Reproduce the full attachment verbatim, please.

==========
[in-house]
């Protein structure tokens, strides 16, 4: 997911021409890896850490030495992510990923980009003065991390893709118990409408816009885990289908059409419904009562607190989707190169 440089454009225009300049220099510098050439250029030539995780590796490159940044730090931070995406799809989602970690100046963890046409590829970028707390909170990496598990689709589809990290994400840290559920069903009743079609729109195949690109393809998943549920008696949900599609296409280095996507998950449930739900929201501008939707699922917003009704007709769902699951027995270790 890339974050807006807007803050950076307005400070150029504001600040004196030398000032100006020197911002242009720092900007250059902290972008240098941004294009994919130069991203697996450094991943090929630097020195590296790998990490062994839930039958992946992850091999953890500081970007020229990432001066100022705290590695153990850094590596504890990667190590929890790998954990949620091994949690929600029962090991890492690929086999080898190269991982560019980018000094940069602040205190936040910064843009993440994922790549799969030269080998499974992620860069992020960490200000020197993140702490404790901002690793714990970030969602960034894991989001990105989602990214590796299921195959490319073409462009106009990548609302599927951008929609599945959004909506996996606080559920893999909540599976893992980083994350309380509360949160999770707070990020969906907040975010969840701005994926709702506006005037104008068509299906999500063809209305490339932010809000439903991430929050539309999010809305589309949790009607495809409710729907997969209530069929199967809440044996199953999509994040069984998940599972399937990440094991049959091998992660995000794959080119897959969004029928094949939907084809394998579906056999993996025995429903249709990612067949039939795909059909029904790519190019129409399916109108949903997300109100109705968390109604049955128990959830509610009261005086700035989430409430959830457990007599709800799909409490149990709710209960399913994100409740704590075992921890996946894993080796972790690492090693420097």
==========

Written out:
[in-house]
């Protein structure tokens, strides 16, 4: 997911021409890896850490030495992510990923980009003065991390893709118990409408816009885990289908059409419904009562607190989707190169 440089454009225009300049220099510098050439250029030539995780590796490159940044730090931070995406799809989602970690100046963890046409590829970028707390909170990496598990689709589809990290994400840290559920069903009743079609729109195949690109393809998943549920008696949900599609296409280095996507998950449930739900929201501008939707699922917003009704007709769902699951027995270790 890339974050807006807007803050950076307005400070150029504001600040004196030398000032100006020197911002242009720092900007250059902290972008240098941004294009994919130069991203697996450094991943090929630097020195590296790998990490062994839930039958992946992850091999953890500081970007020229990432001066100022705290590695153990850094590596504890990667190590929890790998954990949620091994949690929600029962090991890492690929086999080898190269991982560019980018000094940069602040205190936040910064843009993440994922790549799969030269080998499974992620860069992020960490200000020197993140702490404790901002690793714990970030969602960034894991989001990105989602990214590796299921195959490319073409462009106009990548609302599927951008929609599945959004909506996996606080559920893999909540599976893992980083994350309380509360949160999770707070990020969906907040975010969840701005994926709702506006005037104008068509299906999500063809209305490339932010809000439903991430929050539309999010809305589309949790009607495809409710729907997969209530069929199967809440044996199953999509994040069984998940599972399937990440094991049959091998992660995000794959080119897959969004029928094949939907084809394998579906056999993996025995429903249709990612067949039939795909059909029904790519190019129409399916109108949903997300109100109705968390109604049955128990959830509610009261005086700035989430409430959830457990007599709800799909409490149990709710209960399913994100409740704590075992921890996946894993080796972790690492090693420097």